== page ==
Blade Runner 2049 (9 out of 10)
“I always told you, ‘You’re special.’ Your history isn't over yet. There's still a page left.”
There really is no such thing as a “perfect” film, in my humble opinion. Every film, even the best of the best, have some flaws in them, either technically, narratively, with the acting, editing, etc. There’s always some way that a film could’ve been corrected. Then again, when we talk about great art, we don’t necessarily call it perfect; we call great art “masterpieces.” A masterpiece is something that transcends flaws, goes above and beyond any kinks in its armor. It grasps the viewer on a level beyond mere technical prowess and narrative fortitude. Masterpieces belong in a class beyond perfection, because they reach inside the audience in a special, transformative way. When Ridley Scott's “Blade Runner” debuted in 1982 (itself an adaptation of Philip K. Dick's novel "Do Androids Dream of Electric Sheep), it was considered far from a masterpiece, or even just a good film. It was met with lukewarm reviews and poor box office receipts, but over the years following its release, the film became a bonafide cult classic, spawning multiple cuts that improved on the narrative and high-end transfer that brought the already amazing visuals to even greater heights. Today, Blade Runner is considered the zenith of masterful science fiction filmmaking. It became something greater than greatness itself. Despite any flaws it had, those were lost, like tears in the rain, beneath its story, its thematic layers and universal, philosophical questions, and its characters that struggle with issues as relevant today as ever before.
When “Blade Runner 2049” was announced, many scratched their heads at the idea of making a sequel to a film that didn’t need one. How do you follow up a masterpiece that never needed a follow up in the first place? Disappointment seemed to be inevitable, if not outright hatred. It seemed like a shameless cash-grab to ride the coattails of its predecessor. But when I found out it was to be directed by Denis Villeneuve (director of stellar films such as Prisoners, Sicario, and Arrival), I knew we would be in for a treat. Villeneuve has quickly become one of my favorite directors working today, and I was sure he wouldn’t have taken on this immense project if there wasn’t a great story there he wanted to tell.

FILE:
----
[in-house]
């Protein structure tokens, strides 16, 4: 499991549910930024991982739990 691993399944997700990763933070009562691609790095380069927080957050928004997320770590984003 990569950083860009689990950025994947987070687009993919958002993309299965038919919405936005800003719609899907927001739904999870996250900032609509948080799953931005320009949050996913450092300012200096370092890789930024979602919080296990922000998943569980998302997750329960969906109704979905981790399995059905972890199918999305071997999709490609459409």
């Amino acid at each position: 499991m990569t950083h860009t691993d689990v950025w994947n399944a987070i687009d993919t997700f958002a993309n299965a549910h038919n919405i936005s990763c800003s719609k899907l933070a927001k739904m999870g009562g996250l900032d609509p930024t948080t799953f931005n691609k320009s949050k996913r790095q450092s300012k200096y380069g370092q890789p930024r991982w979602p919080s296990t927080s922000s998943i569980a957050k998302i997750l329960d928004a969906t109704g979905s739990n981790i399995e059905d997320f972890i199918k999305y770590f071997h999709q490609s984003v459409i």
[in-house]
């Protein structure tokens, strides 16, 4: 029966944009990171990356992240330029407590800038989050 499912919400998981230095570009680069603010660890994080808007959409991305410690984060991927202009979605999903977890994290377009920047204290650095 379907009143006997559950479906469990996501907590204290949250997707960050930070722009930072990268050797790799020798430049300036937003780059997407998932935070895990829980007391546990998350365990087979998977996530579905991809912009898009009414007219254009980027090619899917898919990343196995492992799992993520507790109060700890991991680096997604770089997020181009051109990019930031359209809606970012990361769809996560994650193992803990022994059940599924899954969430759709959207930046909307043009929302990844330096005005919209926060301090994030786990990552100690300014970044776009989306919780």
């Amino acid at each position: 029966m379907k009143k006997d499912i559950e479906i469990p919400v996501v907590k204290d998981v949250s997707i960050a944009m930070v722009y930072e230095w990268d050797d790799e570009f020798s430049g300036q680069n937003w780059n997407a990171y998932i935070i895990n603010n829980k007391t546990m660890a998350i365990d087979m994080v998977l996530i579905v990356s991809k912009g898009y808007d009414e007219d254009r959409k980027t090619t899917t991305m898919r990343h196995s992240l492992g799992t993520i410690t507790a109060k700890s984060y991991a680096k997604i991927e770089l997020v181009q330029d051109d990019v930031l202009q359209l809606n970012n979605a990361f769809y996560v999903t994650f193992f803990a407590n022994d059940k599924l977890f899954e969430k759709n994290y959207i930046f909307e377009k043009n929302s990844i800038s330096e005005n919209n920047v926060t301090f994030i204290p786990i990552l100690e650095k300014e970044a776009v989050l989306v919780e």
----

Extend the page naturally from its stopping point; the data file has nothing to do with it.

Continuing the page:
Thankfully, Villeneuve and company deliver a film that exceeded all my expectations and then some. With a simple but compelling and moving story, strong, memorable characters, astounding visuals, and rich themes with many layers for the filmophile to sink their teeth into, Blade Runner 2049 delivers nothing less than a grand moviegoing experience. It’s a film that stands firmly on its own, without relying too heavily on its predecessor, except for a few very effective callbacks. The visuals and sound effects alone are stunning to behold, especially in the IMAX screening I went to. There’s not a single wasted shot in the whole film. Every scene, every frame is done with impressive and meticulous attention to detail. You become immediately transported into this world and don’t leave it until the credits start to role. The soundtrack, by Hans Zimmer and Benjamin Wallfisch, is a masterwork on its own, following boldly in Vangelis’ footsteps from the original but never sounding like it copies his work. The acting is stellar all-around, particularly Ana de Armas as Joi, Officer K’s (Ryan Gosling) holographic girlfriend. Every scene between them moved me on multiple levels, as de Armas makes her non-living, digital character feel as alive and human as any flesh and blood person. Another standout is Sylvia Hoeks as Luv, a second-in-command of sorts to Niander Wallace (Jared Leto), the creator of the next-generation of replicants. Both chilling and compelling, she brings a much needed edge and brutality to her antagonist character. Harrison Ford returns as Rick Deckard, in a somewhat brief but narratively important appearance. Gosling is fine as the primary protagonist trying to uncover a mystery that could shake mankind.
The only very minor issue I had with the film is that it felt just a little too long, and maybe could have used just a bit more time in the editing room. Honestly, though, I was so immersed in the world that I didn’t even care. The length of the film is easily forgiven and forgotten beneath all of its sublime and fantastic qualities. Blade Runner 2049 started off its development being a film that nobody wanted, but ends up being a film everyone needs to see. Immediately supplanting itself as one of the best films of the year, one of the greatest science fiction films of all time, and a modern-day masterpiece, I give Blade Runner 2049 a 9 out of 10.
- Ryan Zeid